Tuesday, December 9, 2008

Mountain Climbing Bad for the Brain...At Least I Have An Excuse

If you’ve ever fantasized about scaling Mount Everest, think again. A new study of professional mountain climbers shows that high-altitude climbing causes a subtle loss of brain cells and motor function.
Italian researchers used magnetic resonance imaging to look at the brains of nine world-class mountain climbers who had at least 10 years of experience, including expeditions to Mount Everest and K2. The climbers ranged in age from 31 to 52, with an average age of just under 38, and were used to climbing to altitudes of at least 4,000 meters (two-and-a-half miles, or over 13,000 feet) several times a year.
The scientists, who published their findings in the October issue of the European Journal of Neurology, compared the climbers’ M.R.I. brain scans with 19 age- and sex-matched healthy control subjects. A number of neuropsychological tests were also carried out to assess the climbers’ cognitive abilities, including memory and motor functions.
On scans, the climbers showed a reduction in both white and gray matter in various parts of the brain. Overall, the researchers found that the cognitive abilities that were most likely to be affected were the climbers’ executive function and memory.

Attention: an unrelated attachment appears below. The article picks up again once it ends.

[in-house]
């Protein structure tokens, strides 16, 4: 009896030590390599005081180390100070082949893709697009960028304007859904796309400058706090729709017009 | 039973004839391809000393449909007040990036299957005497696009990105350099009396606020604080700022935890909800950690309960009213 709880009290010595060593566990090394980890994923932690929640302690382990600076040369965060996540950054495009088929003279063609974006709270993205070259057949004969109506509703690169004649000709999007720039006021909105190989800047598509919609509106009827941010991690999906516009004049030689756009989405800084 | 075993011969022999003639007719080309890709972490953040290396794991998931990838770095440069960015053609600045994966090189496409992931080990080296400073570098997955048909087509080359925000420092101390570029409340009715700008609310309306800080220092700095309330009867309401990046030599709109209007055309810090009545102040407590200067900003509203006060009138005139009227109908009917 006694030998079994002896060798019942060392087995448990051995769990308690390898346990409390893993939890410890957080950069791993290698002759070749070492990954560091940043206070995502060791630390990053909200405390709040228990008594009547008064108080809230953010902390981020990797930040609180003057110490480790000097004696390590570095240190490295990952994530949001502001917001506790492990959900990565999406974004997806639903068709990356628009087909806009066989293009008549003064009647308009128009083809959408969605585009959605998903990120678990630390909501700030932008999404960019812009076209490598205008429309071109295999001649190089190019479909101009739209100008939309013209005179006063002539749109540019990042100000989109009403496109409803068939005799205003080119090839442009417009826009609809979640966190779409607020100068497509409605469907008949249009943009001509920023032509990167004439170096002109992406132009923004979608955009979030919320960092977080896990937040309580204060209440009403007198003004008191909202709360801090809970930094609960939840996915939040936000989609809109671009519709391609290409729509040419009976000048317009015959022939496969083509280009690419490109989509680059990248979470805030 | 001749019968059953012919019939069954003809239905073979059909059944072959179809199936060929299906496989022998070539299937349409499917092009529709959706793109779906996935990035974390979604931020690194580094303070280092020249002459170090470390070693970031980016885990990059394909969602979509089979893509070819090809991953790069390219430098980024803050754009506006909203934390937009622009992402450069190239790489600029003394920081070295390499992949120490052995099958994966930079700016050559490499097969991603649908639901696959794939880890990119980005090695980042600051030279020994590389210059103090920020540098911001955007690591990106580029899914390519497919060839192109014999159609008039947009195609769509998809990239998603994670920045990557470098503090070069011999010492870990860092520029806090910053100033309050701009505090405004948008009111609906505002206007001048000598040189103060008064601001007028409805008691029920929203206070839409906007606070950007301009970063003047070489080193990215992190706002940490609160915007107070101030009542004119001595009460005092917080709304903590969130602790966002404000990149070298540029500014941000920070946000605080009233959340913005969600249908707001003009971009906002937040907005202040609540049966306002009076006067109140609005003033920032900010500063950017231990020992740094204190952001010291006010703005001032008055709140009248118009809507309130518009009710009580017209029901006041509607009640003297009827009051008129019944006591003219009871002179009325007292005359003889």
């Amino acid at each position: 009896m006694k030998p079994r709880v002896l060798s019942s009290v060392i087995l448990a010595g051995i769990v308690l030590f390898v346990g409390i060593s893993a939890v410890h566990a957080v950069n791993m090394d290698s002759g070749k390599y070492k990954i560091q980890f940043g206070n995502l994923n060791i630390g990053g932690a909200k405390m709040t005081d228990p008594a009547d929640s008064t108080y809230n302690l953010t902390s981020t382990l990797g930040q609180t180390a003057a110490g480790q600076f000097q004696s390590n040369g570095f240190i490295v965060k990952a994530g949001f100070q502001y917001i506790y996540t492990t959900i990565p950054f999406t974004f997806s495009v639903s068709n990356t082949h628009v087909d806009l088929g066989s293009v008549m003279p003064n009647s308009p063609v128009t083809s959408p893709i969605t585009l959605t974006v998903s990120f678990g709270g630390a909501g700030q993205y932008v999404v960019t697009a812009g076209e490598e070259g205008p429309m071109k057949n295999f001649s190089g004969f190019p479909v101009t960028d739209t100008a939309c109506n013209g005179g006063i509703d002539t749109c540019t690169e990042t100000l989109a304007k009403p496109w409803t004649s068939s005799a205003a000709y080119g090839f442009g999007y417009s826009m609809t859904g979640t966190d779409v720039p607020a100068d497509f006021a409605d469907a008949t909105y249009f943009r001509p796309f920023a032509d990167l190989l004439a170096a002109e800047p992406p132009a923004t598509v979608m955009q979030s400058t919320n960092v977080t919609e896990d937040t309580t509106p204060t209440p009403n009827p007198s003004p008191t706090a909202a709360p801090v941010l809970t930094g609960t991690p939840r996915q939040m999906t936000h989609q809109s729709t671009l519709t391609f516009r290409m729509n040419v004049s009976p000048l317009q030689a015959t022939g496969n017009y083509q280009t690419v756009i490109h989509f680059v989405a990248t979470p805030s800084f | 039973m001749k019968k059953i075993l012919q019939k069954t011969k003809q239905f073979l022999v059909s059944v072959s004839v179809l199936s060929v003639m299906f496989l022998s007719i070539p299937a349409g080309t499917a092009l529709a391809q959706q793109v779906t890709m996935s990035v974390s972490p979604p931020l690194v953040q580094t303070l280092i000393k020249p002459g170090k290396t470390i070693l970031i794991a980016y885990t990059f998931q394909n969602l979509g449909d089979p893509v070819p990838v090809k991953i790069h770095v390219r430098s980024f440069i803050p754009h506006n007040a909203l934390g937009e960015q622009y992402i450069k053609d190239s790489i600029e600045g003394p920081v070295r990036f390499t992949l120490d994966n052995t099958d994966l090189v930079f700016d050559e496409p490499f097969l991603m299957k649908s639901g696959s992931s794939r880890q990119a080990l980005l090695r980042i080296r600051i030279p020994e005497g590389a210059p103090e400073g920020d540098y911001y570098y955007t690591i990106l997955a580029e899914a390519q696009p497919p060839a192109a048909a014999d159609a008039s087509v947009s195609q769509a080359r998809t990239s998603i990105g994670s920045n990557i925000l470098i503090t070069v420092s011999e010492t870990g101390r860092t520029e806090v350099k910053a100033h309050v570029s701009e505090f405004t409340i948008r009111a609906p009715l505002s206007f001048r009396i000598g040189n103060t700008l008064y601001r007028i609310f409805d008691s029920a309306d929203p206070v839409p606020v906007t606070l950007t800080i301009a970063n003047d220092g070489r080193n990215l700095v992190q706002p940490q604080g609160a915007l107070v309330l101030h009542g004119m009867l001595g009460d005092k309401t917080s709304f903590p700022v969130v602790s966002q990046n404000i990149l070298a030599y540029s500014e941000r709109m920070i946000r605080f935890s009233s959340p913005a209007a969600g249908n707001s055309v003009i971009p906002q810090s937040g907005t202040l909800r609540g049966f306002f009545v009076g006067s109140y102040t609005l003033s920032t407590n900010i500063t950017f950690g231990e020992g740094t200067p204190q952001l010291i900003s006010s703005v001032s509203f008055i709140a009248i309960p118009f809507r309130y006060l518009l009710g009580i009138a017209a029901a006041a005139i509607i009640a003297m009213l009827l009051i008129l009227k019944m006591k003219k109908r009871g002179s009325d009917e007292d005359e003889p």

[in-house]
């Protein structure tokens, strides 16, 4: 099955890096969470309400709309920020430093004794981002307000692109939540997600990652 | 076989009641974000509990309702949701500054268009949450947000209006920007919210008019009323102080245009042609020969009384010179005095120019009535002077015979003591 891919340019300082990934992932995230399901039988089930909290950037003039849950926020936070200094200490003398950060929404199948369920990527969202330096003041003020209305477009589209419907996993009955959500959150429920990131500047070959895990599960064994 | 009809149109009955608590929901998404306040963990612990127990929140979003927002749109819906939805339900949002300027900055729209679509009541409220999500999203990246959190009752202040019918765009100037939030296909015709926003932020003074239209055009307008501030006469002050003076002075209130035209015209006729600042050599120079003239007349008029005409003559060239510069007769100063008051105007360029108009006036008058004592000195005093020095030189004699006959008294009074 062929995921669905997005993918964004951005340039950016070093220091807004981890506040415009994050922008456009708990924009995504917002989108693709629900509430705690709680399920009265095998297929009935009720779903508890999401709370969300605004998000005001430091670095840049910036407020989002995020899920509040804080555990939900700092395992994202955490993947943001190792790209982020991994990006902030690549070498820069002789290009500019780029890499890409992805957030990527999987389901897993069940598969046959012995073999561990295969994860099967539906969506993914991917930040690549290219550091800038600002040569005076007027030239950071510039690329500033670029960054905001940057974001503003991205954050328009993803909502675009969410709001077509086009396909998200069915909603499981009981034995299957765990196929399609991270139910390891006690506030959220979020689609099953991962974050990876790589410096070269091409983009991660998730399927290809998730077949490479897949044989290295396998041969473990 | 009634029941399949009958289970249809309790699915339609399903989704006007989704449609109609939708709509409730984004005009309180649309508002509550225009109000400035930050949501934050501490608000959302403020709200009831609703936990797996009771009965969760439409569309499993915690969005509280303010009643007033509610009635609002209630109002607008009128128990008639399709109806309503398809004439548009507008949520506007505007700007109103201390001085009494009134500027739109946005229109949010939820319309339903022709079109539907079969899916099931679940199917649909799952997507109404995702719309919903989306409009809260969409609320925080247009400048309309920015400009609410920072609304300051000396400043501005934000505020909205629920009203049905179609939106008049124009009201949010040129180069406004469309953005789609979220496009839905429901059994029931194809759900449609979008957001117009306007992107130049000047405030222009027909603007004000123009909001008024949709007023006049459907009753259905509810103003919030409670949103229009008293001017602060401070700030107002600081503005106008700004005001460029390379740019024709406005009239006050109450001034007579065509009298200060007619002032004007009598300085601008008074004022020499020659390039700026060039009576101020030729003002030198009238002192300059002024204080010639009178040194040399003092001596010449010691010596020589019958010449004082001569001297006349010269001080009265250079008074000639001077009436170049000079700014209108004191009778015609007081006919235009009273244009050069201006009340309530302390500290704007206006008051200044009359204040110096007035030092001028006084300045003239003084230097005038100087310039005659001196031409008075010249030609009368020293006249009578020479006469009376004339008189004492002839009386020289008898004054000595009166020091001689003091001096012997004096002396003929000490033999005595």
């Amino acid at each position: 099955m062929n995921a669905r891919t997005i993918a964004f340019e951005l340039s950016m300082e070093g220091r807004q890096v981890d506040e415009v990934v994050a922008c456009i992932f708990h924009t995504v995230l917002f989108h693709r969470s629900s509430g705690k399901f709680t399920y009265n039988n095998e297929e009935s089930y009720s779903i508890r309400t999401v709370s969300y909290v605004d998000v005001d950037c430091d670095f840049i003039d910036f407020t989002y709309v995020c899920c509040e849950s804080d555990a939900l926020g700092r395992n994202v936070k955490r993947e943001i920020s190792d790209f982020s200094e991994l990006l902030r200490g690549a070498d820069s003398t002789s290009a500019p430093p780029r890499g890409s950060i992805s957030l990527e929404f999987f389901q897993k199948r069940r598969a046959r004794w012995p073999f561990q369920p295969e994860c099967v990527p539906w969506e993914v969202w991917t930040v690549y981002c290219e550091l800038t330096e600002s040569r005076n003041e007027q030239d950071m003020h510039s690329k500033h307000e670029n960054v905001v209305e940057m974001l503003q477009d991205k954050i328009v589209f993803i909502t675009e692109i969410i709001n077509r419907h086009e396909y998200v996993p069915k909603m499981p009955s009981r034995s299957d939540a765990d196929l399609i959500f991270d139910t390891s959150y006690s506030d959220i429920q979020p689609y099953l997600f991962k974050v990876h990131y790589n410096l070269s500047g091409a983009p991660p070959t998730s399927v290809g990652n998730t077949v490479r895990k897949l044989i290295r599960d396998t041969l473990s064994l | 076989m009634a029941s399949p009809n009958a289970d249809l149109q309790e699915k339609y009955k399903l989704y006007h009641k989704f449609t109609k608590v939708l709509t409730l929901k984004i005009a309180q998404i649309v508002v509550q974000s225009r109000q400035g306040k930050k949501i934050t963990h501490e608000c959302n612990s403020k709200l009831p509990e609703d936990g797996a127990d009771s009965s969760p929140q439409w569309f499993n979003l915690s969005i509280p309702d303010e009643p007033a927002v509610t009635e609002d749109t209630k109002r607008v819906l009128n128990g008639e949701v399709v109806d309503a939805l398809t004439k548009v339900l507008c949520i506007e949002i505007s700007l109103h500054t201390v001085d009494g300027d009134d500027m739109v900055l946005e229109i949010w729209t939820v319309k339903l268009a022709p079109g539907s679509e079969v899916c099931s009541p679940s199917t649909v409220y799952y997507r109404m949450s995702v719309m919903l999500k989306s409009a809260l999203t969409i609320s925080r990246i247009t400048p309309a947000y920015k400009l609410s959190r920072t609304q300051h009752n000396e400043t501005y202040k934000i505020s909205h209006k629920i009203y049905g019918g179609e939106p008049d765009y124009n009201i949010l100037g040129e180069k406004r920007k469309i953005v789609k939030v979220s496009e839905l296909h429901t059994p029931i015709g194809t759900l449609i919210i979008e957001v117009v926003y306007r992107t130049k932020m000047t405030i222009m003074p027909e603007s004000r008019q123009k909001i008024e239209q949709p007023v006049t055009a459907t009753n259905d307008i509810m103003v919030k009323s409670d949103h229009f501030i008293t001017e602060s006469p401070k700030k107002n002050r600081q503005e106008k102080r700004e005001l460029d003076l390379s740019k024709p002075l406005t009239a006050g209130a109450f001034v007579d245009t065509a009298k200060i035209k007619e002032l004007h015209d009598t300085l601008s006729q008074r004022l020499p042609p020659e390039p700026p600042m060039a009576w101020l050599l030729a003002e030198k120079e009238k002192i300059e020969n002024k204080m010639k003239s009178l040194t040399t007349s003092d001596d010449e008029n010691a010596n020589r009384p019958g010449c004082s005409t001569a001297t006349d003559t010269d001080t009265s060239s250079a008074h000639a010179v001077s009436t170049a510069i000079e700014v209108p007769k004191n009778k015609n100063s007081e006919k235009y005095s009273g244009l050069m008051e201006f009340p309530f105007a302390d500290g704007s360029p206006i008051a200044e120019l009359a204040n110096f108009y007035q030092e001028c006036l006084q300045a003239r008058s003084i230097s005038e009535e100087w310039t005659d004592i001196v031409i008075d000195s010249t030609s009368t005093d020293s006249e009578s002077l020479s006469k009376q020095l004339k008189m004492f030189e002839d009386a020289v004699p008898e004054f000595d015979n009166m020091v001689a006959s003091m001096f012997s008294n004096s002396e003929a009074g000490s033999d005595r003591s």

Six of the nine climbers had lower than average scores on the Digit Symbol test, which measures executive functions. Three out of nine scored lower than average on memory tests, while four scored below average on a visual-motor function test. The study authors noted that the results “are most likely to be due to progressive, subtle brain insults caused by repeated high-altitude exposure.”
Other studies have shown links between brain problems and repeated exposure to extreme conditions. The British Journal of Sports Medicine reported in 2004 that scuba diving may have long-term negative effects on the brain, particularly when performed in extreme conditions, such as cold water, more than 100 dives per year, and diving below 40 meters.
And last year, researchers at New York University noted that high-altitude illness is a growing concern in sports medicine given the increasing popularity of extreme sports like high-altitude mountaineering, skiing and snowboarding. The report noted that about 20 percent of tourists to Colorado report acute mountain sickness, and complications arising from sports activities at high altitudes, such as the potentially fatal conditions of pulmonary and cerebral edema, are on the rise.